Makes 2 servings
This creamy shake, which can be made the night before, is a great way to use up ripe bananas that have been frozen. When bananas start to get brown, pop them in the freezer and take out as needed.
|1 cup||fresh or frozen berries (any combination)||250 mL|
|1 cup||milk or vanilla-flavored soy beverage||250 mL|
|3/4 cup||lower-fat yogurt (vanilla or other flavor that complements berries)||175 mL|
- In a blender, liquefy fruit with a small amount of the milk. Add remaining milk and yogurt; blend until smooth. If shake is too thick, add extra milk or soy beverage to achieve desired consistency.
Shakes are a great way to increase fruit and milk intake. The skim-milk powder adds thickness to the Sunny Orange Shake and boosts the calcium content to 353 mg per serving. The vanilla yogurt used in these shakes has a slightly higher carbohydrate content than most other yogurts, so people with diabetes may want to choose a lowercarbohydrate brand.
Once a week, 12-year-old Amelia Roblin gets up early to treat her dad to a smoothie. She combines 1/2 cup (125 mL) milk, one 6-oz (175 g) container flavored yogurt and 1/2 cup (125 mL) fruit in a blender. The flavor combinations are endless. Try peach yogurt and strawberries; lemon yogurt and frozen blueberries and strawberry yogurt and bananas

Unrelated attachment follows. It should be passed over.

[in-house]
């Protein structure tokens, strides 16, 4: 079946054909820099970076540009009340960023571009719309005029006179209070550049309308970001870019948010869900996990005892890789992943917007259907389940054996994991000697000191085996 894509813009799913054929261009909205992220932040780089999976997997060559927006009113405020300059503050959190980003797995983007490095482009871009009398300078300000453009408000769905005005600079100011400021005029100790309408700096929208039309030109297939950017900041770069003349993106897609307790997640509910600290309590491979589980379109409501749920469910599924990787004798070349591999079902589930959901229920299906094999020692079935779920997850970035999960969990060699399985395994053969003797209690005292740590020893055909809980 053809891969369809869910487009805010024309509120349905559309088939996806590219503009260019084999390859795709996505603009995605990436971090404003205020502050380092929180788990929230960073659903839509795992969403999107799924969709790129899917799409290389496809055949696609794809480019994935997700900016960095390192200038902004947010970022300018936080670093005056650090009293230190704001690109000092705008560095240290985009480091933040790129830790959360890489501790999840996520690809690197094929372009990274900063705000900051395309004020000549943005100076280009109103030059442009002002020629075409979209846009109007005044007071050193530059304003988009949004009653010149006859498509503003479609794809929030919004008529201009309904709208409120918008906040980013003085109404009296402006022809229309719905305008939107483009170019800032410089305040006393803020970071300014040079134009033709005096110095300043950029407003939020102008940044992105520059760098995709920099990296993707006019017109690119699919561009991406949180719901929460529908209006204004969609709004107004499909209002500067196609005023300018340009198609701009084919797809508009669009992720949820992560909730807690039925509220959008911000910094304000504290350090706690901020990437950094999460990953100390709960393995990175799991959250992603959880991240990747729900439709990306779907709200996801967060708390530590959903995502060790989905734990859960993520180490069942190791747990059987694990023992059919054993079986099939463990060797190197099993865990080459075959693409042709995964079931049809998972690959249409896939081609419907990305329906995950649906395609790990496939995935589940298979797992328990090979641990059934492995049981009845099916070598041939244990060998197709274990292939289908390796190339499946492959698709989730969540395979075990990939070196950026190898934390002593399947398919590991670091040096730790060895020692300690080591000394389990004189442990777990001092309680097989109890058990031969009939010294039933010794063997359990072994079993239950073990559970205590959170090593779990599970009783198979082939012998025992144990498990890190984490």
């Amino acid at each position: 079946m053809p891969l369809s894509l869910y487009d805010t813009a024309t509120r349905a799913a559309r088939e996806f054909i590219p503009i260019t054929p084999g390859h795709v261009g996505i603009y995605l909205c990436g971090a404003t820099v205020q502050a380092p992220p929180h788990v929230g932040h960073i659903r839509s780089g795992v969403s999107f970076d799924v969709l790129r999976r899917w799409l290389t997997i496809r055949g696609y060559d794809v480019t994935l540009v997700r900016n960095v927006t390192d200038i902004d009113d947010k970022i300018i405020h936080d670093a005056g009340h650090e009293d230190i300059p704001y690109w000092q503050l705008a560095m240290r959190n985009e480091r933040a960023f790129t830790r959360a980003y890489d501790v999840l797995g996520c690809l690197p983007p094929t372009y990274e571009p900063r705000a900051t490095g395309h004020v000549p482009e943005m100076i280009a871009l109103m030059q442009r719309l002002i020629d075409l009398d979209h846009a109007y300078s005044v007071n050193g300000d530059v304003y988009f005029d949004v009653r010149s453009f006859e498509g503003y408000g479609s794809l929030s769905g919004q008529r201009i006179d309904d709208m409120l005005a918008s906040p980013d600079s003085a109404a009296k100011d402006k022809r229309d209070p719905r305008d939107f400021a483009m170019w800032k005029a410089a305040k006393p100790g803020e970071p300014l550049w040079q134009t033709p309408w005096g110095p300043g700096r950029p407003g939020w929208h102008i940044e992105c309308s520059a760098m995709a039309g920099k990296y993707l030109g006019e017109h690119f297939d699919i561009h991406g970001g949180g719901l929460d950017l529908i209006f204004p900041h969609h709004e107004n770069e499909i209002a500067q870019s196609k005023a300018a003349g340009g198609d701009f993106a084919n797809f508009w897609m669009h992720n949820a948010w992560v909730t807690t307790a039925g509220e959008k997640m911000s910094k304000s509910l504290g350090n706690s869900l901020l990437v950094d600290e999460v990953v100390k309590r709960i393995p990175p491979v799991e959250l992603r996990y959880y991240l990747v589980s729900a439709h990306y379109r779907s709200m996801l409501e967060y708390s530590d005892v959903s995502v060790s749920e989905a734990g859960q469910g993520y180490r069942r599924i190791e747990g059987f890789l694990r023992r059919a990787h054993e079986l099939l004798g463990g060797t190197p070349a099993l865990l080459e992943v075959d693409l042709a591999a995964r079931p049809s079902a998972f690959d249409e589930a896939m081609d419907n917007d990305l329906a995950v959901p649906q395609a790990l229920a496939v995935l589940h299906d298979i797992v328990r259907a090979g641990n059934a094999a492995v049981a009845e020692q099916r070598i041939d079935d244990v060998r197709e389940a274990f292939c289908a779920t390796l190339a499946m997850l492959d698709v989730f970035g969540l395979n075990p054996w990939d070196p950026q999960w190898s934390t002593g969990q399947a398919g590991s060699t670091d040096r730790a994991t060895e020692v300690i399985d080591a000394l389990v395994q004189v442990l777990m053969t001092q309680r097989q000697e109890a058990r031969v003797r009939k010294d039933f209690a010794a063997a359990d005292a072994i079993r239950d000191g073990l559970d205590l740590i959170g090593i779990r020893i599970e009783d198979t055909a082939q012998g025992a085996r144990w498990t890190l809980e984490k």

Nutrients per serving
|Saturated Fat||2.6 g|
Very High in: vitamin C, riboflavin, vitamin B12, calcium
High in: vitamin B6, folacin, pantothenic acid, magnesium, fibre
Source of: vitamin A, thiamine, niacin, zinc
© Great Food. Dietitians of Canada. 2000. Published by Robert Rose Inc. All rights reserved. Permission to reprint in its entirety. For noncommercial use only.
This information is provided by Women’s College Hospital and is not intended to replace the medical advice of your doctor or health care provider. Please consult your health care provider for advice about a specific medical condition. This document was last reviewed on: Feb. 11, 2014